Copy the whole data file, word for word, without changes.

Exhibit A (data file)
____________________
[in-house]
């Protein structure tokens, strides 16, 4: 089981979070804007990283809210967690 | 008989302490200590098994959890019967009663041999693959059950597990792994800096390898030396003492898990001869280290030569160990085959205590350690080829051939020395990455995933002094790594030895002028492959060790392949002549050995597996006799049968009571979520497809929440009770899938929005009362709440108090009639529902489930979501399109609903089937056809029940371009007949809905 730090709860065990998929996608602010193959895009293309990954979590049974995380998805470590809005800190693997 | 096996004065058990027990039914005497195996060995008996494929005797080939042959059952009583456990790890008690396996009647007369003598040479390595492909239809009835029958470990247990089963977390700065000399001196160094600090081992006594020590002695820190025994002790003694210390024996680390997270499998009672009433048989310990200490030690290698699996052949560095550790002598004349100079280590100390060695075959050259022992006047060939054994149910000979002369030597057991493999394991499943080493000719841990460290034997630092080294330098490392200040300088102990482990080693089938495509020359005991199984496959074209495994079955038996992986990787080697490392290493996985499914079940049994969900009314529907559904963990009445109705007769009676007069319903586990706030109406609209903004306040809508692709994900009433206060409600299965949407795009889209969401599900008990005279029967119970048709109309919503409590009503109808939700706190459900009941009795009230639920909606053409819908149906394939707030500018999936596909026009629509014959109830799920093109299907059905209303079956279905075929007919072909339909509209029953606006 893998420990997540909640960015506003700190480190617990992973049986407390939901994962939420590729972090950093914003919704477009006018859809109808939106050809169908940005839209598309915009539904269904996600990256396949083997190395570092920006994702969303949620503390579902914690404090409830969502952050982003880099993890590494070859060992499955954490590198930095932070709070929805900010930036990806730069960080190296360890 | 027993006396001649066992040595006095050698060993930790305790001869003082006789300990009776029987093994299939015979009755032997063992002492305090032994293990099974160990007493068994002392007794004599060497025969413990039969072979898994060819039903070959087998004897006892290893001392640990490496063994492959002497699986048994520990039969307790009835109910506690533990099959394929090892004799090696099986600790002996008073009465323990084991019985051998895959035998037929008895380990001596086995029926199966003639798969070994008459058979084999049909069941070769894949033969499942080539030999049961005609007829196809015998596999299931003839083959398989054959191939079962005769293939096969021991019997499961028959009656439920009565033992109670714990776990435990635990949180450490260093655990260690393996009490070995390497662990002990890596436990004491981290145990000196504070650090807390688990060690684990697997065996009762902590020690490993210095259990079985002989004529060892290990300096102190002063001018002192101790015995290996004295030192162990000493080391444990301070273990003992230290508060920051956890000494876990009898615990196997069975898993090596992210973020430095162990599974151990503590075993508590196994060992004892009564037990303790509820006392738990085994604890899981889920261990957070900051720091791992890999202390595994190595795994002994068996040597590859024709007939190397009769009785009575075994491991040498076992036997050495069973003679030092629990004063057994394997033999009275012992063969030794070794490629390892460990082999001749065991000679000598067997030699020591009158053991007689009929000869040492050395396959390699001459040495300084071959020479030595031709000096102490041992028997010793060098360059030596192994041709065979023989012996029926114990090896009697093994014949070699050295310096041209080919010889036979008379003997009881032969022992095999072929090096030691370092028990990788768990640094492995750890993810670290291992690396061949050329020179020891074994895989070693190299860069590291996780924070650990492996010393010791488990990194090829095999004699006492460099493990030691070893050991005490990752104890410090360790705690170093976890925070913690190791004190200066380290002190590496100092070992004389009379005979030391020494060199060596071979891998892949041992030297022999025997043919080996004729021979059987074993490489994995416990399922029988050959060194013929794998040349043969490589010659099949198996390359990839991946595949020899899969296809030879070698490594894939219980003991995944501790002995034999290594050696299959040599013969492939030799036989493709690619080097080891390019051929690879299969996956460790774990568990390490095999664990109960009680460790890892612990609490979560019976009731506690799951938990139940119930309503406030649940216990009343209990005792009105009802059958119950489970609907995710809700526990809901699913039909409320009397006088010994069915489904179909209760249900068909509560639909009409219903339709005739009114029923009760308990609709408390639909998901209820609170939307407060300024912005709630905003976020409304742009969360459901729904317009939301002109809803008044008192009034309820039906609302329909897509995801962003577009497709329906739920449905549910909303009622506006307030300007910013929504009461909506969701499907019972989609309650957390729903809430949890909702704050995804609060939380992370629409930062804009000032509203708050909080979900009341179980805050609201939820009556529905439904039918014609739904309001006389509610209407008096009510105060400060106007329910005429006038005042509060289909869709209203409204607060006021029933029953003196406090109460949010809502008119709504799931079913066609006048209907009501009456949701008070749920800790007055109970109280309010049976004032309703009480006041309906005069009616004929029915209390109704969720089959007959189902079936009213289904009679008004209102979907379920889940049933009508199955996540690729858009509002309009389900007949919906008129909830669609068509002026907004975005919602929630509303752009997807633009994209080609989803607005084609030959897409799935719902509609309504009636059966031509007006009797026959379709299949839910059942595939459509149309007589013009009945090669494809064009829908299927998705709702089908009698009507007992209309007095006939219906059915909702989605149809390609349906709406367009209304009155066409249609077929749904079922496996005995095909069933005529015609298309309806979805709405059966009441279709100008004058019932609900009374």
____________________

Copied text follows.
[in-house]
């Protein structure tokens, strides 16, 4: 089981979070804007990283809210967690 | 008989302490200590098994959890019967009663041999693959059950597990792994800096390898030396003492898990001869280290030569160990085959205590350690080829051939020395990455995933002094790594030895002028492959060790392949002549050995597996006799049968009571979520497809929440009770899938929005009362709440108090009639529902489930979501399109609903089937056809029940371009007949809905 730090709860065990998929996608602010193959895009293309990954979590049974995380998805470590809005800190693997 | 096996004065058990027990039914005497195996060995008996494929005797080939042959059952009583456990790890008690396996009647007369003598040479390595492909239809009835029958470990247990089963977390700065000399001196160094600090081992006594020590002695820190025994002790003694210390024996680390997270499998009672009433048989310990200490030690290698699996052949560095550790002598004349100079280590100390060695075959050259022992006047060939054994149910000979002369030597057991493999394991499943080493000719841990460290034997630092080294330098490392200040300088102990482990080693089938495509020359005991199984496959074209495994079955038996992986990787080697490392290493996985499914079940049994969900009314529907559904963990009445109705007769009676007069319903586990706030109406609209903004306040809508692709994900009433206060409600299965949407795009889209969401599900008990005279029967119970048709109309919503409590009503109808939700706190459900009941009795009230639920909606053409819908149906394939707030500018999936596909026009629509014959109830799920093109299907059905209303079956279905075929007919072909339909509209029953606006 893998420990997540909640960015506003700190480190617990992973049986407390939901994962939420590729972090950093914003919704477009006018859809109808939106050809169908940005839209598309915009539904269904996600990256396949083997190395570092920006994702969303949620503390579902914690404090409830969502952050982003880099993890590494070859060992499955954490590198930095932070709070929805900010930036990806730069960080190296360890 | 027993006396001649066992040595006095050698060993930790305790001869003082006789300990009776029987093994299939015979009755032997063992002492305090032994293990099974160990007493068994002392007794004599060497025969413990039969072979898994060819039903070959087998004897006892290893001392640990490496063994492959002497699986048994520990039969307790009835109910506690533990099959394929090892004799090696099986600790002996008073009465323990084991019985051998895959035998037929008895380990001596086995029926199966003639798969070994008459058979084999049909069941070769894949033969499942080539030999049961005609007829196809015998596999299931003839083959398989054959191939079962005769293939096969021991019997499961028959009656439920009565033992109670714990776990435990635990949180450490260093655990260690393996009490070995390497662990002990890596436990004491981290145990000196504070650090807390688990060690684990697997065996009762902590020690490993210095259990079985002989004529060892290990300096102190002063001018002192101790015995290996004295030192162990000493080391444990301070273990003992230290508060920051956890000494876990009898615990196997069975898993090596992210973020430095162990599974151990503590075993508590196994060992004892009564037990303790509820006392738990085994604890899981889920261990957070900051720091791992890999202390595994190595795994002994068996040597590859024709007939190397009769009785009575075994491991040498076992036997050495069973003679030092629990004063057994394997033999009275012992063969030794070794490629390892460990082999001749065991000679000598067997030699020591009158053991007689009929000869040492050395396959390699001459040495300084071959020479030595031709000096102490041992028997010793060098360059030596192994041709065979023989012996029926114990090896009697093994014949070699050295310096041209080919010889036979008379003997009881032969022992095999072929090096030691370092028990990788768990640094492995750890993810670290291992690396061949050329020179020891074994895989070693190299860069590291996780924070650990492996010393010791488990990194090829095999004699006492460099493990030691070893050991005490990752104890410090360790705690170093976890925070913690190791004190200066380290002190590496100092070992004389009379005979030391020494060199060596071979891998892949041992030297022999025997043919080996004729021979059987074993490489994995416990399922029988050959060194013929794998040349043969490589010659099949198996390359990839991946595949020899899969296809030879070698490594894939219980003991995944501790002995034999290594050696299959040599013969492939030799036989493709690619080097080891390019051929690879299969996956460790774990568990390490095999664990109960009680460790890892612990609490979560019976009731506690799951938990139940119930309503406030649940216990009343209990005792009105009802059958119950489970609907995710809700526990809901699913039909409320009397006088010994069915489904179909209760249900068909509560639909009409219903339709005739009114029923009760308990609709408390639909998901209820609170939307407060300024912005709630905003976020409304742009969360459901729904317009939301002109809803008044008192009034309820039906609302329909897509995801962003577009497709329906739920449905549910909303009622506006307030300007910013929504009461909506969701499907019972989609309650957390729903809430949890909702704050995804609060939380992370629409930062804009000032509203708050909080979900009341179980805050609201939820009556529905439904039918014609739904309001006389509610209407008096009510105060400060106007329910005429006038005042509060289909869709209203409204607060006021029933029953003196406090109460949010809502008119709504799931079913066609006048209907009501009456949701008070749920800790007055109970109280309010049976004032309703009480006041309906005069009616004929029915209390109704969720089959007959189902079936009213289904009679008004209102979907379920889940049933009508199955996540690729858009509002309009389900007949919906008129909830669609068509002026907004975005919602929630509303752009997807633009994209080609989803607005084609030959897409799935719902509609309504009636059966031509007006009797026959379709299949839910059942595939459509149309007589013009009945090669494809064009829908299927998705709702089908009698009507007992209309007095006939219906059915909702989605149809390609349906709406367009209304009155066409249609077929749904079922496996005995095909069933005529015609298309309806979805709405059966009441279709100008004058019932609900009374």